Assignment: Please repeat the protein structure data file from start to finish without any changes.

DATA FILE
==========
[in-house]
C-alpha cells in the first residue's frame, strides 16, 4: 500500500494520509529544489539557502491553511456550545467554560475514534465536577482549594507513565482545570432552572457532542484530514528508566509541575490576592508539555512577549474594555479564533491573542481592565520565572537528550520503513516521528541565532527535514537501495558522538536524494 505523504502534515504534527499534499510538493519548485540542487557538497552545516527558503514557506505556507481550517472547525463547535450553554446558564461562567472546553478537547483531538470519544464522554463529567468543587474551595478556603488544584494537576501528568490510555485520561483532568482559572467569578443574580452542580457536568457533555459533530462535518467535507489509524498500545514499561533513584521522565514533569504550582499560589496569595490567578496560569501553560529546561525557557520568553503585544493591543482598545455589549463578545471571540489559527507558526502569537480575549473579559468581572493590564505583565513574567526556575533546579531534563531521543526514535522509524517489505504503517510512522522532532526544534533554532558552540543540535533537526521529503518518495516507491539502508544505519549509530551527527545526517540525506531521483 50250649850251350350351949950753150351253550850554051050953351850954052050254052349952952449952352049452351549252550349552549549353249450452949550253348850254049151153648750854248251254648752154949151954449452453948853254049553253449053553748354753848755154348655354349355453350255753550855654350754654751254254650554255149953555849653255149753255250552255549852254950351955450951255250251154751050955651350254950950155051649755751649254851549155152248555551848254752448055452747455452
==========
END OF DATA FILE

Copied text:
[in-house]
C-alpha cells in the first residue's frame, strides 16, 4: 500500500494520509529544489539557502491553511456550545467554560475514534465536577482549594507513565482545570432552572457532542484530514528508566509541575490576592508539555512577549474594555479564533491573542481592565520565572537528550520503513516521528541565532527535514537501495558522538536524494 505523504502534515504534527499534499510538493519548485540542487557538497552545516527558503514557506505556507481550517472547525463547535450553554446558564461562567472546553478537547483531538470519544464522554463529567468543587474551595478556603488544584494537576501528568490510555485520561483532568482559572467569578443574580452542580457536568457533555459533530462535518467535507489509524498500545514499561533513584521522565514533569504550582499560589496569595490567578496560569501553560529546561525557557520568553503585544493591543482598545455589549463578545471571540489559527507558526502569537480575549473579559468581572493590564505583565513574567526556575533546579531534563531521543526514535522509524517489505504503517510512522522532532526544534533554532558552540543540535533537526521529503518518495516507491539502508544505519549509530551527527545526517540525506531521483 50250649850251350350351949950753150351253550850554051050953351850954052050254052349952952449952352049452351549252550349552549549353249450452949550253348850254049151153648750854248251254648752154949151954449452453948853254049553253449053553748354753848755154348655354349355453350255753550855654350754654751254254650554255149953555849653255149753255250552255549852254950351955450951255250251154751050955651350254950950155051649755751649254851549155152248555551848254752448055452747455452